Re: lamarkism in memetics

Omar de la Cruz (
Sun, 08 Jun 1997 08:09:21 -0400

Message-Id: <>
Subject: Re: lamarkism in memetics
Date: Sun, 08 Jun 1997 08:09:21 -0400
From: Omar de la Cruz <>

Nick Rose wrote:

>Omar de la Cruz wrote:
>(just to pick up on one point you made)
> >Nevertheless, there are cases when people modify memes with the
> >goal of making them better replicators.
>This is very much like Durham's co-evolution line, where he
>suggests that people consciously select and manipulate memes.
>The idea that some 'agency' can pick or modify memes denies the
>central 'bottom up' simplicity of the original idea. People do
>NOT modify memes; memes modify people - otherwise why do you need
>evolution of culture to explain its complexity? Dennett goes
>into this in some detail.
>This may have been intended as short hand? If so I would plead
>with you not to use it without ensuring first that it can be
>converted back into 'bottom up' language - i.e. in terms of
>differential survival.


It wasn't intended as short hand. I maintain my position that
the intergenerational changes suffered by memes are in general,
directed. This direction is sometimes the direction of
"adaptation", that is, this changes in average make the meme a
more effective replicator, but sometimes this direction can
be the opposite, or even "orthogonal". When the direction of
the intergenerational change agrees with the direction of
"adaptation" we have a speeded up process of evolution: the
memetic equivalent to the giraffe that stretches its neck to
reach high leaves, and then has long-necked offspring. In the
opposite case we have a slowed down evolution, if any.

*Off course*, this by no means negates the role of selection in
memetic evolution. Just that, in general, we have to consider
the possibility of dealing with lamarckian effects, speeding
up, slowing down or deviating the process of evolution, where
selection plays a very important role.

Biological evolution is a special case, where there are no
lamarckian effects involved, and all evolution is produced by
selection. But alternatives are conceivable. Imagine a gene
or complex of genes that produces the following effect: some
"organ" studies the body of the owner just before the production
of gametes, learns about the modifications of the body (produced
by use and disuse of parts, not mutilations), and somehow codes
this information in the genotype of the gamete. These genes
would be making themselves a good favor, because in general
the modifications to the body of the parent tell information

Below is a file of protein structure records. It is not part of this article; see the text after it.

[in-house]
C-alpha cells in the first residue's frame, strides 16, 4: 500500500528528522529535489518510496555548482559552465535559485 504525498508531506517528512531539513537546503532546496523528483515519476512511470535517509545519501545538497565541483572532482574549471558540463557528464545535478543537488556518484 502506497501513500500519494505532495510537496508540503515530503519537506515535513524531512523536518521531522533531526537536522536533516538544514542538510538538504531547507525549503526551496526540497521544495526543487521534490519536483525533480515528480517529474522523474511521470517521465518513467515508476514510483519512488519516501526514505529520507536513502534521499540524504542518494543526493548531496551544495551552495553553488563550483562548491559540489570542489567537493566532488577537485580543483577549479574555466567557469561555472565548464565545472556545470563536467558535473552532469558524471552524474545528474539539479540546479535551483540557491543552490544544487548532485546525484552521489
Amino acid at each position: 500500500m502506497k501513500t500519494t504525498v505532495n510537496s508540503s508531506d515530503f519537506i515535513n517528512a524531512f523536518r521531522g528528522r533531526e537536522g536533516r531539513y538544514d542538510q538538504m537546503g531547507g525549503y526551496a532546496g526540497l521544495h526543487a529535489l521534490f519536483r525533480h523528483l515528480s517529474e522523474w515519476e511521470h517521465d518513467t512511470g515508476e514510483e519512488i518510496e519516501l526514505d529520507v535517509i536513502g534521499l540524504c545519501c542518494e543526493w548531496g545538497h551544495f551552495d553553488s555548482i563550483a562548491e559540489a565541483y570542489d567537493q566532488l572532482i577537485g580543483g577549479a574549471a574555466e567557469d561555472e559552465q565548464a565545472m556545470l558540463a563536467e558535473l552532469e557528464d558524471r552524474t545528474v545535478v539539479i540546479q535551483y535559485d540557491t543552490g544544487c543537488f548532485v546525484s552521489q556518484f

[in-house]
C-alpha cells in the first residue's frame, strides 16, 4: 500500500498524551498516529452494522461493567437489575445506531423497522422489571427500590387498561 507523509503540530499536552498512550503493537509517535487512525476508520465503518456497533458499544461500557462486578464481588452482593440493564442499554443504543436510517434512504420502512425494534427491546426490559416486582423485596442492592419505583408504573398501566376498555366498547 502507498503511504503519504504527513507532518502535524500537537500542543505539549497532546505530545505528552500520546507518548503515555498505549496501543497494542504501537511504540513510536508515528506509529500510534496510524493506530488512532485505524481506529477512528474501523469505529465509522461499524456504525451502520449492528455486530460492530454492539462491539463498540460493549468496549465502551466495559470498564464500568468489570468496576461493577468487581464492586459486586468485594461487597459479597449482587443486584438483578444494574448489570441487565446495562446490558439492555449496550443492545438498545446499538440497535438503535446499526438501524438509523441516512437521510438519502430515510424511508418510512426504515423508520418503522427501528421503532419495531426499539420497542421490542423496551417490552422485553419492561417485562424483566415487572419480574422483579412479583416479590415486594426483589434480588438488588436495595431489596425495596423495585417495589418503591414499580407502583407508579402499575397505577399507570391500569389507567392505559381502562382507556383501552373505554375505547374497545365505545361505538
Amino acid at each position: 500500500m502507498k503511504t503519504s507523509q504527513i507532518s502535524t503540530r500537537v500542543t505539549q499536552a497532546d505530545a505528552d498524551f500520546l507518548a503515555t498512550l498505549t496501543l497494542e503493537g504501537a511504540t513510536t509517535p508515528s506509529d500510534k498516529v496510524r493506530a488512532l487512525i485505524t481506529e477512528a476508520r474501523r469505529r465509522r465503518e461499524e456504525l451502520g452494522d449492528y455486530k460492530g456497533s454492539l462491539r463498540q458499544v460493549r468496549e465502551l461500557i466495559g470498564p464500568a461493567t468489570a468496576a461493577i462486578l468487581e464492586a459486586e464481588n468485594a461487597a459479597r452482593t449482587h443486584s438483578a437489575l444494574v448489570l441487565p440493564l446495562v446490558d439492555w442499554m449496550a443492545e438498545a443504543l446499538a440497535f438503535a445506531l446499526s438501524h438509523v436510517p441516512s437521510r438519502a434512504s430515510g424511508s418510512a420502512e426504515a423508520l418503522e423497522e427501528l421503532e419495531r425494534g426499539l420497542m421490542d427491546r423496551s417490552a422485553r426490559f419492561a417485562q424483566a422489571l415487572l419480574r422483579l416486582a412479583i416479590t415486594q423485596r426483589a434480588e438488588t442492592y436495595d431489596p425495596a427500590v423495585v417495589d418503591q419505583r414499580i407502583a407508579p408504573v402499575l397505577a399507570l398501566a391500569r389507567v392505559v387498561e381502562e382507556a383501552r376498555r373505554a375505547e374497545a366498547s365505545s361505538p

about the environment where the new individual is likely to
be born. If the parent has strong legs, that means probably
that it is living in the plains, where running is an advantage.
So it is good for the new individual to be born with stronger
legs, because he will probably be born in the plains. But
more important, it will be good for the 'gene-for-lamarckism',
so regular evolution (by natural selection) would spread
the 'lamarckism' in the population.

Then, why there is no lamackism in biological evolution?
Perhaps there is no final answer for that, but Dawkins makes
a good argument in `The Extended Phenotype'. Basically, his
point is that information can flow from genotype to phenotype
but not backwards because of the particular method of embryo-
genesis, which goes like a recipe, interpreting instructions
in a sequence until you get the cake. From a cake you cannot
produce a recipe, since what you have is the final product.
Same thing with the body, information about the final product
does not give you information about the original recipe (genotype),
or about how to modify that recipe to get a body similar to
the modified body of the parent.

Does this argument work in memetics? I don't think so.
In my example about the preacher/evangelist that introduces
the story of the Doubting Thomas into the gospel because he
thinks that it can make it a better replicator (even if he
is not conscious of doing exactly that), there is no problem
in modifying the story in the head to introduce the new
episode (we still don't know how the brain works, but we
know that we can do that to a story--if you have ever made
up a excuse you know what I'm talking about). In other words,
there is no complicated embryogenesis from the story in my
mind to the story I tell with my mouth --at least, the complexity
of the process is masked to me. Somehow, the information in
this case can easily go both ways.

My conclusion is that a general theory of evolution must have
place for lamarckian effects, not only selection. Perhaps
embryogenesis in other planets goes in a different way, where the
gametes have tiny copies of the final individual they are going
to produce, making it easy to have lamarckian feedback just before
But we don't have to imagine such a planet. Memetics produces
an example of an evolutionary process where lamarckian effects
play a role.


Omar De la Cruz C.
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